The rest of the commandos had grabbed plenty of prisoners, and the total for the night between No. 41 and No. 2 Commando was 135, more than the 46th had taken in the five previous days of fighting.

This was a big coup for the intelligence folks who suddenly had access to all these prisoners. More importantly, two of the hills over the 46th were now clear of potential attackers just hours after German forces had staged there to attack.

Churchill would fight through the rest of the war, earning new accolades despite being captured once in Italy and later in Yugoslavia. After World War II, he served in Palestine and then Australia before retiring from the military.

MIGHTY TRENDING

This is how Russia’s ‘unstoppable’ nuclear weapon works

During Vladimir Putin’s annual speech on March 1, 2018, the Russian president played videos that unveiled brand-new nuclear weapons with startling capabilities.


Putin announced an “unstoppable” nuclear-powered “global cruise missile” that has “practically unlimited” range, then showed an animation of the device bobbing and weaving around the globe. He also played a computer animation of a high-speed, nuke-armed submarine drone blowing up ships and coastal targets.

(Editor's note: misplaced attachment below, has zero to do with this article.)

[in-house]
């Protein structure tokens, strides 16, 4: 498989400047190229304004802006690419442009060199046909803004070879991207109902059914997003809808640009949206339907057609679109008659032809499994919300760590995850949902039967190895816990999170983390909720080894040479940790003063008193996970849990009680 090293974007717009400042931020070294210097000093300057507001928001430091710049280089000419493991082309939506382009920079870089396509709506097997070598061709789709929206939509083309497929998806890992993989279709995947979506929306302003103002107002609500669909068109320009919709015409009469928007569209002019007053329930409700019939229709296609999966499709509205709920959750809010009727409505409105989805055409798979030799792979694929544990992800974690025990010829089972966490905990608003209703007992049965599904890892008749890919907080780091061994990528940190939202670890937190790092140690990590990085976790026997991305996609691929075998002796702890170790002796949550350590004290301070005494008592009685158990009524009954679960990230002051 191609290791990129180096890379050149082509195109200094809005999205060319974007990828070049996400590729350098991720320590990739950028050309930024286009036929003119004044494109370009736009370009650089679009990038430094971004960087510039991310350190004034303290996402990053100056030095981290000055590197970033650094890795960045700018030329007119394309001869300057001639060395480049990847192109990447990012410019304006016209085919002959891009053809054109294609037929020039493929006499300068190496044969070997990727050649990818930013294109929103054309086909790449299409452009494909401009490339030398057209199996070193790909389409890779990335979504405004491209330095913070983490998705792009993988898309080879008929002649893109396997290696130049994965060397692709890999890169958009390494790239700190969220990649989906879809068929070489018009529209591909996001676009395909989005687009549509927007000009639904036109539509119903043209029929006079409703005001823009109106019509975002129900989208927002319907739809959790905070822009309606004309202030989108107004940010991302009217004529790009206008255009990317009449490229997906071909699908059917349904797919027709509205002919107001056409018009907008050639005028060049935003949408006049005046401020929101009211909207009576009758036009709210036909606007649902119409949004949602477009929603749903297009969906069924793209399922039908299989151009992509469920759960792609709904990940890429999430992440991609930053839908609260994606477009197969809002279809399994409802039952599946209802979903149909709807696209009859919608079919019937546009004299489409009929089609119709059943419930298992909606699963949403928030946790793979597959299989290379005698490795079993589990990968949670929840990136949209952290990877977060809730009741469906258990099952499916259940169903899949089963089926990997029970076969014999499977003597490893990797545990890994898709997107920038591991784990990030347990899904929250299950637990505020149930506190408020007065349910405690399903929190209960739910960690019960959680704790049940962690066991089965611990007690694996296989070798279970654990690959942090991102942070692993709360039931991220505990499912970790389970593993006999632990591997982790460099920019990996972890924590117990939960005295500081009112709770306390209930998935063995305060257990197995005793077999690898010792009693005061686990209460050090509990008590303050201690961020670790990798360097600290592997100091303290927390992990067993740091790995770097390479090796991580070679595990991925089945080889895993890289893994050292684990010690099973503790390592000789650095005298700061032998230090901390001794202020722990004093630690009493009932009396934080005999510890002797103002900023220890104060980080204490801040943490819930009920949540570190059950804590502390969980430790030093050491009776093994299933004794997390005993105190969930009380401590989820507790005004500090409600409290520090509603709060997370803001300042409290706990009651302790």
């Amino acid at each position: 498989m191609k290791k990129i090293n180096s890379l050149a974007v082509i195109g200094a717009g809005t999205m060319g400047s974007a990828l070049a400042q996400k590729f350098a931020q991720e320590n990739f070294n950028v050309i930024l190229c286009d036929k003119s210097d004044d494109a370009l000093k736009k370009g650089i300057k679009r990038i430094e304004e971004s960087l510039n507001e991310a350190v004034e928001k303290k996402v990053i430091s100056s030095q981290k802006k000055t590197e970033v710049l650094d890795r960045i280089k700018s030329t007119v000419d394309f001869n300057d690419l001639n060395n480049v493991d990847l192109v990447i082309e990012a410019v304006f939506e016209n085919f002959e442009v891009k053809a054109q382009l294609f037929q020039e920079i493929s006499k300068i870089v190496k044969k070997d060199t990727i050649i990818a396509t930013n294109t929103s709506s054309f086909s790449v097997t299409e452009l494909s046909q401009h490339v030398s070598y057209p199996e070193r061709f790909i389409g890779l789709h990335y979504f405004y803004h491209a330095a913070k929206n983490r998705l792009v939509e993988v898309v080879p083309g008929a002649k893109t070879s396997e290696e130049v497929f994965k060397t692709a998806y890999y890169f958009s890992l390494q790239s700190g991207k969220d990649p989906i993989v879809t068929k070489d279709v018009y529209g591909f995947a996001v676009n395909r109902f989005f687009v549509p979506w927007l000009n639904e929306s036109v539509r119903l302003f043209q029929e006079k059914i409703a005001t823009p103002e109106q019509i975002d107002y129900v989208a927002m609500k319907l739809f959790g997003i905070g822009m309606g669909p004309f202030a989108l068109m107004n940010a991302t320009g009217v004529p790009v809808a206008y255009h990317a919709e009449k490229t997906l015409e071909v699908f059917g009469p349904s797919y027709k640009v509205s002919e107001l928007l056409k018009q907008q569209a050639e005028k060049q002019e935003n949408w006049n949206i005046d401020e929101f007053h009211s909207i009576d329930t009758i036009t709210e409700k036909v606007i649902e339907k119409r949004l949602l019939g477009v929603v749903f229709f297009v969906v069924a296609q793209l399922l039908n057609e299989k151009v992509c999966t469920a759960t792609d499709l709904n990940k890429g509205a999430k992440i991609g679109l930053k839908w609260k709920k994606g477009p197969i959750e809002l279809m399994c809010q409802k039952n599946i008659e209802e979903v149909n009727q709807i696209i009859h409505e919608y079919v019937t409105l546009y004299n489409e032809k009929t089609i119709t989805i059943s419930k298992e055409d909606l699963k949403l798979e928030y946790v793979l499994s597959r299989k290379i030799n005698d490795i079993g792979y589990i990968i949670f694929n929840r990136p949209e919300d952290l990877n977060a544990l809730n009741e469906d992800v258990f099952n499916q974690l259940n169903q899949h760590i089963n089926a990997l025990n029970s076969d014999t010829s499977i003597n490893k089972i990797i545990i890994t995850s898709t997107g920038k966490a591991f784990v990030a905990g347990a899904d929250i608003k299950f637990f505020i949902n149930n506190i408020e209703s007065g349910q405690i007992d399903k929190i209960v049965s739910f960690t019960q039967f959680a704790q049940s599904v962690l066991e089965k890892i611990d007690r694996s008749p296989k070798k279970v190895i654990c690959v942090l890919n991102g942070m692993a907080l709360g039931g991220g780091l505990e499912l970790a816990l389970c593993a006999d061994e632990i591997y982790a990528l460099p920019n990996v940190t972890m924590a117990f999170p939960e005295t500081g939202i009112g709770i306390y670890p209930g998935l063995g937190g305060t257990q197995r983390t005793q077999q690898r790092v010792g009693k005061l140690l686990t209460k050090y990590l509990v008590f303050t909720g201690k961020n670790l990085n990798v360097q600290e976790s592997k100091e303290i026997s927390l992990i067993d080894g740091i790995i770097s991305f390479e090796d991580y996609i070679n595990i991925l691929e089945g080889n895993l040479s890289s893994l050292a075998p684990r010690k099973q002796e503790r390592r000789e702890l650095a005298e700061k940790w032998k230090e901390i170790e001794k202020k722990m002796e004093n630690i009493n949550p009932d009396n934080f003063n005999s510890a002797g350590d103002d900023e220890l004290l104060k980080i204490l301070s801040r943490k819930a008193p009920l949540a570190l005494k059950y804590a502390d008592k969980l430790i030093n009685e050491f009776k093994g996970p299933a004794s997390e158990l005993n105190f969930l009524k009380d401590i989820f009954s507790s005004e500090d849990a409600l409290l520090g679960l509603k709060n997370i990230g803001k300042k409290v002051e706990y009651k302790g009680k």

“Russia remained and remains the largest nuclear power. Do not forget, no one really wanted to talk to us. Nobody listened to us,” Putin told a crowd in Moscow, according to a translation by Sputnik, a Russian-government-controlled news agency. “Listen now.”

Related: Putin personally just launched 4 ballistic missiles

David Wright, a physicist and missile expert at the Union of Concerned Scientists, told Business Insider that the idea of an “unstoppable” cruise missile going around the world without being detected is “fiction,” since it’d heat up to an extreme degree. (CNN also reported that all tests of the cruise missile ended in crashes.)

But he said that at least one device Putin showed off likely does exist.

“We know they’re developing some new systems with a longer range and a larger payload,” Wright said.